Music Curation: The Balance of Man vs. Machine
Music discovery used to be simple. Our favorite radio DJs curated and made recommendations for us. They were tastemakers who introduced us to new artists. Times have changed. Some argue that the advent of collaborative filtering and data mining has made it easier to find and discover artists, while others argue that the removal of the human element has made it harder to find new music to love.
Today, our choices are endless and music is subjective. In the age of data collection, organization and quantification of the world’s music must be discoverable and accessible at all times. How do we best organize this vast amount of subjective material in a meaningful way? What data is needed so that everyone can identify the same composition? What role does the human curator play?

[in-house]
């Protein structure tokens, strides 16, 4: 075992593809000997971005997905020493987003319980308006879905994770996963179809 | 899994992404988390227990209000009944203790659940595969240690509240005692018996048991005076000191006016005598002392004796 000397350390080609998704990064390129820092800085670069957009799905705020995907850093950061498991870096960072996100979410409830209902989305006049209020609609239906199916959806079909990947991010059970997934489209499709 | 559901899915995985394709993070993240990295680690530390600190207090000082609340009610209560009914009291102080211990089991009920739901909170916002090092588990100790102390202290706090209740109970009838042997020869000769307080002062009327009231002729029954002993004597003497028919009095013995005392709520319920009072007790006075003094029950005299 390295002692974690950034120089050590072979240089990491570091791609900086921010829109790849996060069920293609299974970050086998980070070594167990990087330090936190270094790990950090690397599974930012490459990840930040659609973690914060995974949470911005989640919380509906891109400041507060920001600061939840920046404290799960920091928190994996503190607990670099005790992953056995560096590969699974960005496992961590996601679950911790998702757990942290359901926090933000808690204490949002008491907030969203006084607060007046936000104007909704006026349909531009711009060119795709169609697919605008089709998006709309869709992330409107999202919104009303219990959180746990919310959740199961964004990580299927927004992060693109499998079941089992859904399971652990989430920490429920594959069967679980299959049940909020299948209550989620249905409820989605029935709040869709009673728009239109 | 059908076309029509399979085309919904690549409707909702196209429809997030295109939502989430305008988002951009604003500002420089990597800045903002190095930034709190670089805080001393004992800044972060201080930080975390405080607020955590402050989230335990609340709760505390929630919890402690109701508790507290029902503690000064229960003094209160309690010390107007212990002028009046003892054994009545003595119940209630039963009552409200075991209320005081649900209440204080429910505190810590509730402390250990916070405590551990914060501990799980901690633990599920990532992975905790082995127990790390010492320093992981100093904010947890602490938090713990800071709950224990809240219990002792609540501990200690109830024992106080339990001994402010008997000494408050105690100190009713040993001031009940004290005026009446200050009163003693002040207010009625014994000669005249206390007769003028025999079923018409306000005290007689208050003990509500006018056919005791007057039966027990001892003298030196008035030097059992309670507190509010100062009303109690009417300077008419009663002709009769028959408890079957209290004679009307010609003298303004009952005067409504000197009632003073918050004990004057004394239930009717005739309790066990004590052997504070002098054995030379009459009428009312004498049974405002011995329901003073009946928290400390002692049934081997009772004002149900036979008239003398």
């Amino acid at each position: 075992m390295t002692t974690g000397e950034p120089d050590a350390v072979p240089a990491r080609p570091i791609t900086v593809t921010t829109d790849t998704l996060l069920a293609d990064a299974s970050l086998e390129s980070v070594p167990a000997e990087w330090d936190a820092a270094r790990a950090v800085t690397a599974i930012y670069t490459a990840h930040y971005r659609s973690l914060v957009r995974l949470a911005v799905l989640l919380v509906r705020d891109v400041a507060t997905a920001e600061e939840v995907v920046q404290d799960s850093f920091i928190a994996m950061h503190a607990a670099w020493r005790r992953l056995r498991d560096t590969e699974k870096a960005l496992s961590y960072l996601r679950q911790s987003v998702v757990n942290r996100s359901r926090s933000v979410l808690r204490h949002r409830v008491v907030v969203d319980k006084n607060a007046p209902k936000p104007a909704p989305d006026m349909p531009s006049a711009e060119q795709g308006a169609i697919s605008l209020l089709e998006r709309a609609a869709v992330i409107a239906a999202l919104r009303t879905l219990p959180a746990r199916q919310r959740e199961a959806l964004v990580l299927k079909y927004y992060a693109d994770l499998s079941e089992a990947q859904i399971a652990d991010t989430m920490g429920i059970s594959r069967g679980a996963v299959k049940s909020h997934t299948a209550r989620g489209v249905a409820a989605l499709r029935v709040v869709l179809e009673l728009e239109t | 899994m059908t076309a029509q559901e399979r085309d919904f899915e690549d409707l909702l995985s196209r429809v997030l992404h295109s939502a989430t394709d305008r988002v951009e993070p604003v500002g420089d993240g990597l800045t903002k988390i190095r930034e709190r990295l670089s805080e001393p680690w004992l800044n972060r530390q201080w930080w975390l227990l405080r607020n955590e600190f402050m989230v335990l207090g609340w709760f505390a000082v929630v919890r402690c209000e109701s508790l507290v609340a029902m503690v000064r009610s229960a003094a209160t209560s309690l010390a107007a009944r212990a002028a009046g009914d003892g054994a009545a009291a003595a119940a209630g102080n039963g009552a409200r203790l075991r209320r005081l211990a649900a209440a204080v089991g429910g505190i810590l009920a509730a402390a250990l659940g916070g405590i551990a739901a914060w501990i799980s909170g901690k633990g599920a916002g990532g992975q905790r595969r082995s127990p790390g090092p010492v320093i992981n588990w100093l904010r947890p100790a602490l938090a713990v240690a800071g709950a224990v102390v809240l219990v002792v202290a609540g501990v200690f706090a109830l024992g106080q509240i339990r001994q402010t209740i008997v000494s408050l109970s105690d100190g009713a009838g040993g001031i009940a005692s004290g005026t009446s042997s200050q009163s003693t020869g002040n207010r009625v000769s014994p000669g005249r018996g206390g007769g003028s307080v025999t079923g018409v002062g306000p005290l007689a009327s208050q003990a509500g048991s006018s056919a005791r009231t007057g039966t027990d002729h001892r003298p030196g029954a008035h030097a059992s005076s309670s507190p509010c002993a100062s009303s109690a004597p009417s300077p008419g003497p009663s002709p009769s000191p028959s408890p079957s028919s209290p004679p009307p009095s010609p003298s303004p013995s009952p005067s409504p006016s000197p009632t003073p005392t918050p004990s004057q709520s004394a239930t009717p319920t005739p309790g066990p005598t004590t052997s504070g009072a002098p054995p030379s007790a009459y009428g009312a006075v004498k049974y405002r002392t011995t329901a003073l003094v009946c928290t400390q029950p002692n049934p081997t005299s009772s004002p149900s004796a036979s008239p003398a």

Panelists will explore how man and machine crawl and curate the world’s music to deliver what you want, when you want it, and why the music service that orchestrates this process best, will win.
Additional Supporting Materials
- How is music quantified in today’s technology-driven world? How does something as subjective as a song transform into binary?
- How do we make music recognizable, searchable and discoverable?
- What role does the tastemaker or human curator play in the world of music discovery?
- How do we catalog the world's music and why is it important?
- What are the advantages and drawbacks to machine-generated versus human-generated quantification?
- Stephen White, President, Gracenote
- Eric Bieschke, Chief Scientist & VP of Playlists, Pandora
- Music Executive, Music Executive, Beats By Dre
Stephen White, CEO/President, Gracenote
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